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I now have two mantras that run through my head on repeat:
“I do not fall”
“I am strong. I am fit. I am healthy.”
I’ve lost track of the number of times I’ve said, “WTF?”, “This can’t be the trail”, “Seriously?”, or simply scream out loud “No!” to the so-called path in front of me.
The Appalachian Trail in these northern states has consisted of jagged rock piles, jumbled boulder fields, slippery rocky river beds, slabs of steep smooth slate or granite, clusters of tangled roots, or my personal nemesis, steep rocky waterfalls (the trail is literally a waterfall in places). Did I mention the rocks?!
There have been many times when Ken and I wondered if the people blazing this trail were inherently sadistic or merely drunk.
In some places, it needlessly wanders in haphazard directions that make no sense. In Connecticut we finally had a little reprieve from the crazy terrain and were walking along a lovely flat(ish) river trail. Suddenly, the AT veered uphill to the right instead of continuing alongside the river. After a bit of uphill climbing, then back down, the trail rejoined the river side path. For no apparent reason, the architects of the Appalachian Trail want hikers to always suffer just a little.
Perhaps they think we won’t feel accomplished unless we earn it?!
Being told to go a different way in order to avoid tragic losses was equally terrifying and entertaining.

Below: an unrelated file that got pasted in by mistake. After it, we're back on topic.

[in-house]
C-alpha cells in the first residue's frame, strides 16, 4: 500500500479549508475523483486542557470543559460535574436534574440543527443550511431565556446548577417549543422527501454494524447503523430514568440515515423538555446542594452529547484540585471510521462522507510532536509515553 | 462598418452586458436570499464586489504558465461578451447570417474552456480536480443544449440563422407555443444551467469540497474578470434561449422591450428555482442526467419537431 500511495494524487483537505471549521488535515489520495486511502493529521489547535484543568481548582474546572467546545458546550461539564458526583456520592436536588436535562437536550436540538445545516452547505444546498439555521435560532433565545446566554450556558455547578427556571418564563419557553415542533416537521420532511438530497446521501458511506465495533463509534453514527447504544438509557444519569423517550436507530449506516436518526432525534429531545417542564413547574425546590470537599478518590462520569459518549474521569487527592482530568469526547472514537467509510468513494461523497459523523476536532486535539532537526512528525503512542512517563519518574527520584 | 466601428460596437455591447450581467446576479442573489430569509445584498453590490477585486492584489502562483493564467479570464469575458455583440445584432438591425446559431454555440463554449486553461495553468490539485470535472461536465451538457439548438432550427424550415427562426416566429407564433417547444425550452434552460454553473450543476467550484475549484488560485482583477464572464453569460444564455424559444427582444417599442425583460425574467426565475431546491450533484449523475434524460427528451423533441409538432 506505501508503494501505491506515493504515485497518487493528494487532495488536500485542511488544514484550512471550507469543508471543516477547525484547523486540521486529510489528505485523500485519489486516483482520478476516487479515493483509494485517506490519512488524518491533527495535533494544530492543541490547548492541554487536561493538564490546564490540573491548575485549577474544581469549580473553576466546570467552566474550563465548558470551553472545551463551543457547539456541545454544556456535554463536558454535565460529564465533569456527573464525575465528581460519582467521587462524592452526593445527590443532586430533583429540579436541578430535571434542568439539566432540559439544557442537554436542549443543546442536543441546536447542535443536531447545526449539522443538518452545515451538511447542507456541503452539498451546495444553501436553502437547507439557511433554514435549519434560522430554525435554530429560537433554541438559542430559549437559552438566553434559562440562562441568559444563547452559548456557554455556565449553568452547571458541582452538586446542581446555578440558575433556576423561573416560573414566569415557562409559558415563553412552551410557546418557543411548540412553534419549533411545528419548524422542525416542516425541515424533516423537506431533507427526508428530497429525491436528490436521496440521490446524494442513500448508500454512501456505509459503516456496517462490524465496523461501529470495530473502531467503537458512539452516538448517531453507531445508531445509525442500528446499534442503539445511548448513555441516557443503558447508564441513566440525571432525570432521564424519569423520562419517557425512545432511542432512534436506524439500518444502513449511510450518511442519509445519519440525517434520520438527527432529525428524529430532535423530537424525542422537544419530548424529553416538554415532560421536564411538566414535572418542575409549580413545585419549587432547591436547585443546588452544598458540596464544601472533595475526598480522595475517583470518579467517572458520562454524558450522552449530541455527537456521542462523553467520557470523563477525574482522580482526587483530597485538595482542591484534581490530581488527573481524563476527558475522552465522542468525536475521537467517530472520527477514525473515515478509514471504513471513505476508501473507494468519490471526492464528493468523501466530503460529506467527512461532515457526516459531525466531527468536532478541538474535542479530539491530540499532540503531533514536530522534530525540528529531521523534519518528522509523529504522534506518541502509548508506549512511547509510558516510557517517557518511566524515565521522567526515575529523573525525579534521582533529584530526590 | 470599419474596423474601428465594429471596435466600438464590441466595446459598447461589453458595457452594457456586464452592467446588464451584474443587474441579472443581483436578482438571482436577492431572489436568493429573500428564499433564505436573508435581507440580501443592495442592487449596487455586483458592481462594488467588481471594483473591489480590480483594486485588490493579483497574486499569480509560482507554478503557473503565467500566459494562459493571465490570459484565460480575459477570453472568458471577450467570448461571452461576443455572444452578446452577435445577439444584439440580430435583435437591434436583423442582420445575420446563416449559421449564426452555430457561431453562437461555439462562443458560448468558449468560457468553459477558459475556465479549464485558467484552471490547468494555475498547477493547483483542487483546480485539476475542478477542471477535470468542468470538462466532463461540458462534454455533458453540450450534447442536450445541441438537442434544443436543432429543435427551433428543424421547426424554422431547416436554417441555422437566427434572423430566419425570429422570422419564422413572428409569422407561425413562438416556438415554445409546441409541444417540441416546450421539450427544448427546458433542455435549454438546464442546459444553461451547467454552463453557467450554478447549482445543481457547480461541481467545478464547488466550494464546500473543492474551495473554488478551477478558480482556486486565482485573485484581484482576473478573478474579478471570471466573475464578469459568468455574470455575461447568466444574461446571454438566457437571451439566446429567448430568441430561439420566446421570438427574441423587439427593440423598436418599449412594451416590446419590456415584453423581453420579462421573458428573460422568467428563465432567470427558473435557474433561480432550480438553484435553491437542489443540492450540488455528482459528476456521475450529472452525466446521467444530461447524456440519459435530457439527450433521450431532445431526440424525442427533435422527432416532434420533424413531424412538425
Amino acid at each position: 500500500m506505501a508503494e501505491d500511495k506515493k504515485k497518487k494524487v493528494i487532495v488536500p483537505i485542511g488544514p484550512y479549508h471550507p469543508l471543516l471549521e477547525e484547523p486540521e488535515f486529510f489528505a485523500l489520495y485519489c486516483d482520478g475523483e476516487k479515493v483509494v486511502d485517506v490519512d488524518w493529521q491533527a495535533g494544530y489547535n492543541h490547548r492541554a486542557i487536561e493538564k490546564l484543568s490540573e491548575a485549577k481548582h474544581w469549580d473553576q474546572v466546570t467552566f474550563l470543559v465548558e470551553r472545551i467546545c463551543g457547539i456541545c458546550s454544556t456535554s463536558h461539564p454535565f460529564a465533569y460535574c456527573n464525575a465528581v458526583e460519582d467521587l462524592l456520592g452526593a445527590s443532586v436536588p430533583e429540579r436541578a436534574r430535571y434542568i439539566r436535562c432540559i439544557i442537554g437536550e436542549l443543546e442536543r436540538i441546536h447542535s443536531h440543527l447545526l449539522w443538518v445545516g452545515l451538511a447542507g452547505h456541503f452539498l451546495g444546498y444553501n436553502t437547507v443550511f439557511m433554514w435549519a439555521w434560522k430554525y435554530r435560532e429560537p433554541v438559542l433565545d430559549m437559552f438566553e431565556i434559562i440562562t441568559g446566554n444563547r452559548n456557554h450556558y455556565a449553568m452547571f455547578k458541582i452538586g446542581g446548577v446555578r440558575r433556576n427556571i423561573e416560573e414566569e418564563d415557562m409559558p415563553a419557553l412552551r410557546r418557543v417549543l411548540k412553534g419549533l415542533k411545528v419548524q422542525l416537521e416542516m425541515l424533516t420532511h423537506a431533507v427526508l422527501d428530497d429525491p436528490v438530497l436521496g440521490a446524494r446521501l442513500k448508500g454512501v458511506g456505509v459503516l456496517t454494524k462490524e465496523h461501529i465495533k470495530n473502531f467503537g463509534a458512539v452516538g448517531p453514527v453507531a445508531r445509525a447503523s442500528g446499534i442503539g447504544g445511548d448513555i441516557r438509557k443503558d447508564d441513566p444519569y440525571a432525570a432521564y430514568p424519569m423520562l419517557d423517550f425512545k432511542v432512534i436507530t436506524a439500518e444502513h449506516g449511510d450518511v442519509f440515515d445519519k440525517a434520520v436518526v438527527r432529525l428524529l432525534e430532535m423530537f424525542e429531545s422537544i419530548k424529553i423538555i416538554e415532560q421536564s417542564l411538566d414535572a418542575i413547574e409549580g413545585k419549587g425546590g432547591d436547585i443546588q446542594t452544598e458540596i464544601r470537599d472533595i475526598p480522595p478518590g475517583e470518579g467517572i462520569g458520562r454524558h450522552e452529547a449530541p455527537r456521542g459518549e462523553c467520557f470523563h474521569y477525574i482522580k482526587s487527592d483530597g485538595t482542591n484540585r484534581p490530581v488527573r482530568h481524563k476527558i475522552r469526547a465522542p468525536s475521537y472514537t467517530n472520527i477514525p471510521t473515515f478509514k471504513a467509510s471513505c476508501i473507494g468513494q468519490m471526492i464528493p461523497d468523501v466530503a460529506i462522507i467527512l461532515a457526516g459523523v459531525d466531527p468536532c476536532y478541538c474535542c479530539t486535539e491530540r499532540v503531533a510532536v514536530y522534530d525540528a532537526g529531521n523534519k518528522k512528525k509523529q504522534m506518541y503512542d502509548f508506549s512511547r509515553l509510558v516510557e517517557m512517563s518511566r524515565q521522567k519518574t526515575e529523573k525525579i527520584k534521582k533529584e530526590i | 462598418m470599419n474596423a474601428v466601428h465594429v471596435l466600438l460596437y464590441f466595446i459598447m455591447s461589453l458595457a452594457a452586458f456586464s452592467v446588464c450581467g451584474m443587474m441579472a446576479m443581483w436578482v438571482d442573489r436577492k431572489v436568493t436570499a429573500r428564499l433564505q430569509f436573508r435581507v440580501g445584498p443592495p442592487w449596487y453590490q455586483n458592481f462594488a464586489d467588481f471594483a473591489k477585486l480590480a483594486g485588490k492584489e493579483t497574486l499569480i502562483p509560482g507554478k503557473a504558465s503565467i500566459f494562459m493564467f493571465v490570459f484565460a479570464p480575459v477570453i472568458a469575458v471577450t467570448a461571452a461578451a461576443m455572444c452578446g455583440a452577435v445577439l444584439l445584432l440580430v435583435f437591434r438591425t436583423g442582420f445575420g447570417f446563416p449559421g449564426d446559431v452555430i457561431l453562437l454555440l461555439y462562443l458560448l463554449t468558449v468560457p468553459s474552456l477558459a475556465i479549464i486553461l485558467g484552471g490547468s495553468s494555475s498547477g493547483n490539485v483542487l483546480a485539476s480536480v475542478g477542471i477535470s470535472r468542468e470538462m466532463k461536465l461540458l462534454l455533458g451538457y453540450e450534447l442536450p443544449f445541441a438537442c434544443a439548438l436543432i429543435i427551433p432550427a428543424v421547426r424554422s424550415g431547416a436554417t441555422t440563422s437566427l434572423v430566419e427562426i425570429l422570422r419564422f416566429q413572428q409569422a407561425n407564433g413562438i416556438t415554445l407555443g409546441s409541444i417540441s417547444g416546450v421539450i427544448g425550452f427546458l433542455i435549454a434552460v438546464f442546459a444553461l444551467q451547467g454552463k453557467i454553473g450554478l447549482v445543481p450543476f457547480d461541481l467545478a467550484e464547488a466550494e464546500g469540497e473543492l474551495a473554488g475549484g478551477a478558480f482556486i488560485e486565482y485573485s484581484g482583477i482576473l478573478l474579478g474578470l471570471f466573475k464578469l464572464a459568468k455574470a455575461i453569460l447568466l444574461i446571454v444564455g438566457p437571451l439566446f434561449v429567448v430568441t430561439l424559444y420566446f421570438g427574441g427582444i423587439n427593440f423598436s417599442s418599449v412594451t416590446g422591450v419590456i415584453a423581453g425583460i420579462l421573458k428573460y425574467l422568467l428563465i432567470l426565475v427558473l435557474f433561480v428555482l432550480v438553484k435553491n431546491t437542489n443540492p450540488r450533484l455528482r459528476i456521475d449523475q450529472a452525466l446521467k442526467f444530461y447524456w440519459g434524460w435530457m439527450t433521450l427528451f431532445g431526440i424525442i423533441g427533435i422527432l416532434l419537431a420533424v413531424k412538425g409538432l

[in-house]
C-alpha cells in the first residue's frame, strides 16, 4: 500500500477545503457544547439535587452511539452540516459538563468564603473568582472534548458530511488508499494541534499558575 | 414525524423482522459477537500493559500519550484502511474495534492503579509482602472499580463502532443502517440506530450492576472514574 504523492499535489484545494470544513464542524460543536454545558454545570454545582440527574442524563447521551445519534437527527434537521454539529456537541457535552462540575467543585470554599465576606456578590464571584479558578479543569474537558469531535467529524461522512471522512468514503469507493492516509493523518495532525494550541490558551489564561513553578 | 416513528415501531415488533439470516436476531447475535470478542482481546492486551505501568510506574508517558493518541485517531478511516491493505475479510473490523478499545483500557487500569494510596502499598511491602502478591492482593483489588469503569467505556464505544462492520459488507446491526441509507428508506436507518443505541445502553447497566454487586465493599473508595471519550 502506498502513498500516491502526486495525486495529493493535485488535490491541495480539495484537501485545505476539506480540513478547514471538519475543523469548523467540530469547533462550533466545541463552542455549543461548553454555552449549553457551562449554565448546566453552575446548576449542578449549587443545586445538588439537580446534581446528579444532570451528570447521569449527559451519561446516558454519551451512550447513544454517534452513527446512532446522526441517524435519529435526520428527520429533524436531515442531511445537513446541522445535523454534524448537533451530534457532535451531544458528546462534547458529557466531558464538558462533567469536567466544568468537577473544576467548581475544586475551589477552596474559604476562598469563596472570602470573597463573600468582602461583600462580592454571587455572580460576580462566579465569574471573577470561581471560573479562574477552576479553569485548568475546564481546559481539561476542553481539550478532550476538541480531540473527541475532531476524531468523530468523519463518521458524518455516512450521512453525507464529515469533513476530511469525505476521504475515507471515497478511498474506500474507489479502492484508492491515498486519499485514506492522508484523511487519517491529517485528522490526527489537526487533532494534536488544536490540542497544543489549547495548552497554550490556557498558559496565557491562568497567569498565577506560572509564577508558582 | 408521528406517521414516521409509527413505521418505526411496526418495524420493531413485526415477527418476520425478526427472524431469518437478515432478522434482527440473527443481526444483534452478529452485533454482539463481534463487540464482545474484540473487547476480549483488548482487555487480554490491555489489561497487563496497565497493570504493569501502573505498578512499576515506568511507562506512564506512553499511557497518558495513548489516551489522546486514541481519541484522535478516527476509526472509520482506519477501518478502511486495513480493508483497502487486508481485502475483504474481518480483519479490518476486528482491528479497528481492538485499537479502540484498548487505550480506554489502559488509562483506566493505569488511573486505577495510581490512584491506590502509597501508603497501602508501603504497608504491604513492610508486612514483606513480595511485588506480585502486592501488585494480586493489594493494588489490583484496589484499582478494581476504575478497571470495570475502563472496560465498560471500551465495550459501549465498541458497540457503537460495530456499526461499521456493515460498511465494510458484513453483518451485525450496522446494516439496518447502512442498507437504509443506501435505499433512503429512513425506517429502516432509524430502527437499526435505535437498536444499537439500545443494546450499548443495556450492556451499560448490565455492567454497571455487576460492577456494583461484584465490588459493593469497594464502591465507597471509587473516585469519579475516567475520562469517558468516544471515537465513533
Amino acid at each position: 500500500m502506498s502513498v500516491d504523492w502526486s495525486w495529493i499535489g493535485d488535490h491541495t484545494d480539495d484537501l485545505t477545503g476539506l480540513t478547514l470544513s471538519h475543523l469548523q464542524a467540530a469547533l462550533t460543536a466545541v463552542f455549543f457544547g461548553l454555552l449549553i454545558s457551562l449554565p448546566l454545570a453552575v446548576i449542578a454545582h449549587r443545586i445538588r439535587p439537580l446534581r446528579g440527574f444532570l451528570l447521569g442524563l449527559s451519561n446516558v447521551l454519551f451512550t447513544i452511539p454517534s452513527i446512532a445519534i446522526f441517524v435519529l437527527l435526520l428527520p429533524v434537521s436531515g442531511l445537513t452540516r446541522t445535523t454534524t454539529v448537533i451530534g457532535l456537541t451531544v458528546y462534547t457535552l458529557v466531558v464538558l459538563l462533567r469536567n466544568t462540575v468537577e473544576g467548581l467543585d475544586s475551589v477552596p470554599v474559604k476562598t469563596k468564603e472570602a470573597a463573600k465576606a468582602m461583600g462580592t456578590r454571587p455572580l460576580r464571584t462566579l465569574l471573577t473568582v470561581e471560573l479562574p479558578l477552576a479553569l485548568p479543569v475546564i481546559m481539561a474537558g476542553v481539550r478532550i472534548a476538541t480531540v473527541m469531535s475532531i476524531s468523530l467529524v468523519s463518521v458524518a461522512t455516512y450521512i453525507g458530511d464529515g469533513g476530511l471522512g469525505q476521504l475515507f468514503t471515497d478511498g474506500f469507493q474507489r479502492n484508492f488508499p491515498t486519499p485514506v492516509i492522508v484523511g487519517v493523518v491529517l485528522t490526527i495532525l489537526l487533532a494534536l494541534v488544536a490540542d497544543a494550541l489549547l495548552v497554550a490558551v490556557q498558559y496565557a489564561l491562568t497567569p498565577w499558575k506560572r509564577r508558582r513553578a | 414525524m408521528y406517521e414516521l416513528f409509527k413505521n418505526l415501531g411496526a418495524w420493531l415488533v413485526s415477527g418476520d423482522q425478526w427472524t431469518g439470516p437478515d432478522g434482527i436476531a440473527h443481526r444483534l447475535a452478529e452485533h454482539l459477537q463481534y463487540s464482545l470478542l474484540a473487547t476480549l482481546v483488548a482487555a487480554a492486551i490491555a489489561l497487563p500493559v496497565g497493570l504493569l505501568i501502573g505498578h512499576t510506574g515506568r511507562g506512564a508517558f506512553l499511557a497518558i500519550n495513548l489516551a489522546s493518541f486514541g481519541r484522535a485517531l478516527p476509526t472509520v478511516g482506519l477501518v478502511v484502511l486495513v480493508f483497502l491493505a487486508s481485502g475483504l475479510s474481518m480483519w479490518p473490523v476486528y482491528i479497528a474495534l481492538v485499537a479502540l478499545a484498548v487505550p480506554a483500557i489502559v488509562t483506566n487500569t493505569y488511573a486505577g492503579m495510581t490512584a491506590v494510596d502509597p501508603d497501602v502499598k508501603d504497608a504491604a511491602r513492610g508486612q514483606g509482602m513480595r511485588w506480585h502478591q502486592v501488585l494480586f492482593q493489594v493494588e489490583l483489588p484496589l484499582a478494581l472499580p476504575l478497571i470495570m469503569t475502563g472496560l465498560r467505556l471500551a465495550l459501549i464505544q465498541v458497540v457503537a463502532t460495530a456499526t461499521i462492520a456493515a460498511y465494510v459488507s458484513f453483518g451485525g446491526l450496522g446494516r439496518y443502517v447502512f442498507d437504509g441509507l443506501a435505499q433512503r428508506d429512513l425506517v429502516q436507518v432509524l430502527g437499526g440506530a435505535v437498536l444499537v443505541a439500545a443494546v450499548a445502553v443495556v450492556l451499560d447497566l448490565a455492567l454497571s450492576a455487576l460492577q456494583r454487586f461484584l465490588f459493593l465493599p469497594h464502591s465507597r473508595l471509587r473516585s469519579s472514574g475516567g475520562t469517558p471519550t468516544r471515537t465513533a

Surprisingly, this sign was only spotted towards the end of New Hampshire as we headed up Mousilauke Mountain. It could have been at the base of every mountain! Thankfully, I was finally feeling more confident by this time and scrambled up without an issue.
The notorious Mahoosuc Notch in Maine was the site of my second rock climbing induced anxiety attack. Although much more minimal than my reaction to the first day on Katahdin, this area threw me for a loop. At times a fun challenge and considered the slowest mile on the entire Appalachian Trail, it was interesting, but definitely not my favorite part.
Other areas were as intense and often scarier than a haunted house (for height challenged folks like myself anyway). But in some cases the trail at least offered some assistance.
When man-made efforts weren’t involved, trees were very helpful offering assistance with branches, trunks, and roots. I made a point of thanking every tree that helped me in even the smallest way. Of course I may have cursed a few that tripped me along the way too.
After falling a bunch and generally beating myself up for not feeling athletic enough for this experience, I suddenly had the awareness- “I’m already doing this!”
There is no point in feeling bad about something you are making happen. So I decided to switch my thinking. That’s when I started chanting the mantras above in my head, especially “I am strong”. I can’t tell you how many times I’ve said (out loud) “I don’t know what to do here.” Then promptly started moving forward. As long as I’m making progress (no matter how slow), I call it a win.
I hope I can retain this lesson... when I don’t know how to move forward in life or the studio, action is better than contemplating endless possibilities. If I didn’t choose to push past fears and move forward, I’d still be looking confused and sad somewhere in the middle of Maine.
I’d love to hear what challenges you are conquering in the comments below!
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